"Yes, madam, there are NO ferries scheduled for Mazatlán," the voice on the other end of the line informs me sweetly.
"Until when?" I ask, my gaze shifting to the Sea of Cortez, which we are scheduled to cross tonight.
"There are none," she repeats.
"What about next week? Or the week after?"
"None to Mazatlán. Only to Topolobampo."
(Topolobampo, the only other ferry port on the Mexican mainland, is 450 kilometers NORTH of Mazatlán -- which means re-routing there would make it literally impossible to meet my parents in time for their visit; requiring us to cover 900+ kilometers in just four days.)
I thank her and hang up, laughing despite myself.
After thirty minutes of furious Googling and intermittent phone-calling during which we rule out every single alternative, another way magically reveals itself...
... In the form of overnight cargo ship.
For roughly the same price as the passenger ferry, we are allowed to roll our tiny bicycles up a grimy ramp, where a man in a jumpsuit straps them with webbing to a wall between two towering semi trucks.
Then we venture deeper into the hold, down a narrow passage sandwiched between idling trucks, over puddles and loops of piled hose, toward a steep yellow staircase.
At the top of which, a man in a turquoise polo shirt notices our hesitation and asks if we know where to go.
When we shake our heads, he asks if we know where we are sleeping.
When we admit that we don't, he nods and says: "pues, hay dos opciones."
Then the stranger leads us inside, to the blissfully air-conditioned salon de operadores, featuring movie-theater-style seating geared toward the front of the room, where several screens are playing the menu music for the movie Phantom Thread on repeat.
So grateful am I to find this haven of comfort and safety, that I don't even ask what the second option is.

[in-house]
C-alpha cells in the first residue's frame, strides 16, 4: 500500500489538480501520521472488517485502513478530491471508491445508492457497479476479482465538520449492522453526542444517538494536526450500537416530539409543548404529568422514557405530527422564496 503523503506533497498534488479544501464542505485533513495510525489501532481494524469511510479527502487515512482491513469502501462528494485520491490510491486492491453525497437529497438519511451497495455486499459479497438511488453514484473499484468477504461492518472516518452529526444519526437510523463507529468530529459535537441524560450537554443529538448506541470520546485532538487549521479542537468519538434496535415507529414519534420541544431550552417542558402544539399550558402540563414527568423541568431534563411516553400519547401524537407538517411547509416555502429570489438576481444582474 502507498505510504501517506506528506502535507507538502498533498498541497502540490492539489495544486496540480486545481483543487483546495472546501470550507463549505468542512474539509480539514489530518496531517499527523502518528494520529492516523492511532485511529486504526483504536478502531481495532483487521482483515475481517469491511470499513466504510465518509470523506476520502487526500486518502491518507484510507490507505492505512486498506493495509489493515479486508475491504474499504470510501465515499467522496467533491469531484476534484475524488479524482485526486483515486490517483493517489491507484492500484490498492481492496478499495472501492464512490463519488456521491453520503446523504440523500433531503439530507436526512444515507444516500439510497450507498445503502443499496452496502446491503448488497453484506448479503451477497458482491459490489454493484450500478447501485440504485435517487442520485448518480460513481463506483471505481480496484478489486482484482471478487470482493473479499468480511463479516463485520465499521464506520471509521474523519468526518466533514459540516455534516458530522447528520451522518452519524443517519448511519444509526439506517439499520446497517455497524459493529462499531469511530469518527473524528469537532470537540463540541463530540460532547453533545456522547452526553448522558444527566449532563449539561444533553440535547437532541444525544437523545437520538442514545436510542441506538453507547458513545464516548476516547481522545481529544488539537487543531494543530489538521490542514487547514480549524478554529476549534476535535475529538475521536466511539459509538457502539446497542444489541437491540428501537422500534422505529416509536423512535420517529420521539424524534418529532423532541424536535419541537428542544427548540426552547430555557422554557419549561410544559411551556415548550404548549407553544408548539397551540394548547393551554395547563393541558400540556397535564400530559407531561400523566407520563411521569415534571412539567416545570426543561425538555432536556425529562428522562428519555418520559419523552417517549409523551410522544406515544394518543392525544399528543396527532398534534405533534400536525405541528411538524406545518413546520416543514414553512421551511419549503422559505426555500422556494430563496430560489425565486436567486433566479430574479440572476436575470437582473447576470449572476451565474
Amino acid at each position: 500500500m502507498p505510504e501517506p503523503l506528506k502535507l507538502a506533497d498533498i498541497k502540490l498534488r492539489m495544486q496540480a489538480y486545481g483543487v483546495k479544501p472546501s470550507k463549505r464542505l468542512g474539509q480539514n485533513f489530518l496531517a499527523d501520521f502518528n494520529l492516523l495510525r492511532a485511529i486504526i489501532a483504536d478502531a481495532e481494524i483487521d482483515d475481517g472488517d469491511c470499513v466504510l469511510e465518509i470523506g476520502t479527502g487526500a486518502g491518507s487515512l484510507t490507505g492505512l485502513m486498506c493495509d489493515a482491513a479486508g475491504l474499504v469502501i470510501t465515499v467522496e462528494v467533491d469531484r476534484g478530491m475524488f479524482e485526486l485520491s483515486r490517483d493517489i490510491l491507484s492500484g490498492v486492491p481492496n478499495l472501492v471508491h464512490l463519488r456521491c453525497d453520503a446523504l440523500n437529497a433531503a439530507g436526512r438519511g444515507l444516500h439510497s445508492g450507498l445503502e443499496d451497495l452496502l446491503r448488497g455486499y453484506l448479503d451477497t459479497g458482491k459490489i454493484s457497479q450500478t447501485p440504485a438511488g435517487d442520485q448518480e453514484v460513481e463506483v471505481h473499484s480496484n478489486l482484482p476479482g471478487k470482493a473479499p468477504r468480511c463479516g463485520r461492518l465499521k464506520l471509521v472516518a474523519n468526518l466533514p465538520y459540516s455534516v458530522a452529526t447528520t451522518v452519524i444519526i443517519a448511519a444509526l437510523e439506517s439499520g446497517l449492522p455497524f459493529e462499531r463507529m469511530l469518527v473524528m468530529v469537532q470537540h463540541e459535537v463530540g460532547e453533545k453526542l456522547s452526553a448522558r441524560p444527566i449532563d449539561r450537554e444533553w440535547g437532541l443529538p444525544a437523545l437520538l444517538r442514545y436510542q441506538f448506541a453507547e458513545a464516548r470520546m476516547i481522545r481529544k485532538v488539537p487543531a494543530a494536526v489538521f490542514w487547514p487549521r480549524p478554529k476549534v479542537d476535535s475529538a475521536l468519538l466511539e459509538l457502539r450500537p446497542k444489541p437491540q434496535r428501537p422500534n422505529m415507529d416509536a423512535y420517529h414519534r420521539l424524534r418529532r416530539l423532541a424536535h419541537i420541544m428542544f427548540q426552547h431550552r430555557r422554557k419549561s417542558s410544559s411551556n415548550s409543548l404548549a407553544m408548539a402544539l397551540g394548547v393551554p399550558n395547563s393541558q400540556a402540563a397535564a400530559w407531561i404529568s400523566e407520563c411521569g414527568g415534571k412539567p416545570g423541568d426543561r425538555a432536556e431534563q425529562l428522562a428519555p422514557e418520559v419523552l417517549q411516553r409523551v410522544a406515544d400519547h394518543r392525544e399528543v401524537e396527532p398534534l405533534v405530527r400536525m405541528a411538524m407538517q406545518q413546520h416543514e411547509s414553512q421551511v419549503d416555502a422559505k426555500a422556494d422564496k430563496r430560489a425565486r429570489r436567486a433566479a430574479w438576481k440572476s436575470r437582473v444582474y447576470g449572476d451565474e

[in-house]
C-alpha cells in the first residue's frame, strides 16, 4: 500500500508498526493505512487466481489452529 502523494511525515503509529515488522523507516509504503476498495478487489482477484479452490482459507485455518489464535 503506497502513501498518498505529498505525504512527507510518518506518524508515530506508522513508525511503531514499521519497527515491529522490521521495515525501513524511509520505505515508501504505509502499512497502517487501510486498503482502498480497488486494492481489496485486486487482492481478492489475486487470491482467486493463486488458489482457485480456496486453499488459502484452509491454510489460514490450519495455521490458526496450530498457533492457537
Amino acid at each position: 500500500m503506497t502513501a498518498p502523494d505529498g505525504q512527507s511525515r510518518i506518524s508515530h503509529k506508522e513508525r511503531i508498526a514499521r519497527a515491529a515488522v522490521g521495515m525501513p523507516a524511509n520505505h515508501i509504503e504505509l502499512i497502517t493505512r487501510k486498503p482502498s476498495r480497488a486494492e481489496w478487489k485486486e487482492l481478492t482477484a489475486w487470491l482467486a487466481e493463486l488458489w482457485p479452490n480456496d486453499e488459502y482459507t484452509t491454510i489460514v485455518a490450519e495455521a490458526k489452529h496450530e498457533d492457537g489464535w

"This is great," I say in Spanish to the mystery man. "Thank you, we'll be happy here." He nods and leaves us, popping his head in a few minutes later to let us know that it's time to eat.
We settle into a back row to watch the movie.
Around us, Mexican men begin rolling out blankets on the aisle floors.
When we go outside to catch the sunset, the man in the turquoise shirt swiftly re-appears.
He has an unusual appearance, with alert green eyes, a shock of white hair, and a direct way of looking at you when you speak.
His name is Roberto, and his patrón is the boss of the ship, so he's made the journey many times.
He asks questions, where we are from, what we are doing.
Qué aventura, he says with a smile.
I can't tell if his attention is too direct.
Then, without provocation, he tells us where else we could sleep that night...
"If you want, you can sleep in a truck, there is a bed inside."
We smile, thank him, politely decline.
When he insists, I shoot a glance at Bruce.
I ask Roberto if it is his truck.
"No, no. I sleep over there," he says, motioning one way. "You sleep over there," he says, pointing to a truck in the opposite direction.
He takes a key out and holds it aloft -- imploring us with his eyebrows -- as though underlining the promise of complete privacy.
The silence is tense as Bruce and I exchange another look.
It is simply too soon to tell if we can trust him.
I thank him again, insisting that we will be comfortable in the salón.